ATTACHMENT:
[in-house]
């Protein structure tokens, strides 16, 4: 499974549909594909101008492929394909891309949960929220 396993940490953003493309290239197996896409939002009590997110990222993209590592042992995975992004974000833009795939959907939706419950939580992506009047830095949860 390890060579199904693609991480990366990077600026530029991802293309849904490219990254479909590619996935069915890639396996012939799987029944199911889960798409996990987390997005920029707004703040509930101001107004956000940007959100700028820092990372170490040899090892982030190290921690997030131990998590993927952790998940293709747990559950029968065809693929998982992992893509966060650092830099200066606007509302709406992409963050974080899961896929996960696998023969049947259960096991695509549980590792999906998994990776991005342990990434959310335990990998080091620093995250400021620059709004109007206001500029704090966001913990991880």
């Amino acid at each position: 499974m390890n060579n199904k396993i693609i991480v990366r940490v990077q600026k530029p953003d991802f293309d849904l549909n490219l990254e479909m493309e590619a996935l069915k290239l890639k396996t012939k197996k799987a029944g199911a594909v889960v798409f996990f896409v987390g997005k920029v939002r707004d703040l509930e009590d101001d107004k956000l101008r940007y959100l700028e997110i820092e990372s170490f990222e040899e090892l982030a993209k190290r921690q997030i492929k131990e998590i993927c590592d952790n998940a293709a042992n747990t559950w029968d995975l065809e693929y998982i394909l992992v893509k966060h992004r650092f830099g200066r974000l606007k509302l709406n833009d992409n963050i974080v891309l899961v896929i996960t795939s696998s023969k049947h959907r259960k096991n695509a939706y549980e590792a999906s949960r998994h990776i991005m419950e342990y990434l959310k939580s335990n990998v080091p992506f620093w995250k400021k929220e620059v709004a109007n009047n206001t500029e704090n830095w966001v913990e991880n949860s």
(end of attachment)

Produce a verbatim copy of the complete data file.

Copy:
[in-house]
């Protein structure tokens, strides 16, 4: 499974549909594909101008492929394909891309949960929220 396993940490953003493309290239197996896409939002009590997110990222993209590592042992995975992004974000833009795939959907939706419950939580992506009047830095949860 390890060579199904693609991480990366990077600026530029991802293309849904490219990254479909590619996935069915890639396996012939799987029944199911889960798409996990987390997005920029707004703040509930101001107004956000940007959100700028820092990372170490040899090892982030190290921690997030131990998590993927952790998940293709747990559950029968065809693929998982992992893509966060650092830099200066606007509302709406992409963050974080899961896929996960696998023969049947259960096991695509549980590792999906998994990776991005342990990434959310335990990998080091620093995250400021620059709004109007206001500029704090966001913990991880």
């Amino acid at each position: 499974m390890n060579n199904k396993i693609i991480v990366r940490v990077q600026k530029p953003d991802f293309d849904l549909n490219l990254e479909m493309e590619a996935l069915k290239l890639k396996t012939k197996k799987a029944g199911a594909v889960v798409f996990f896409v987390g997005k920029v939002r707004d703040l509930e009590d101001d107004k956000l101008r940007y959100l700028e997110i820092e990372s170490f990222e040899e090892l982030a993209k190290r921690q997030i492929k131990e998590i993927c590592d952790n998940a293709a042992n747990t559950w029968d995975l065809e693929y998982i394909l992992v893509k966060h992004r650092f830099g200066r974000l606007k509302l709406n833009d992409n963050i974080v891309l899961v896929i996960t795939s696998s023969k049947h959907r259960k096991n695509a939706y549980e590792a999906s949960r998994h990776i991005m419950e342990y990434l959310k939580s335990n990998v080091p992506f620093w995250k400021k929220e620059v709004a109007n009047n206001t500029e704090n830095w966001v913990e991880n949860s």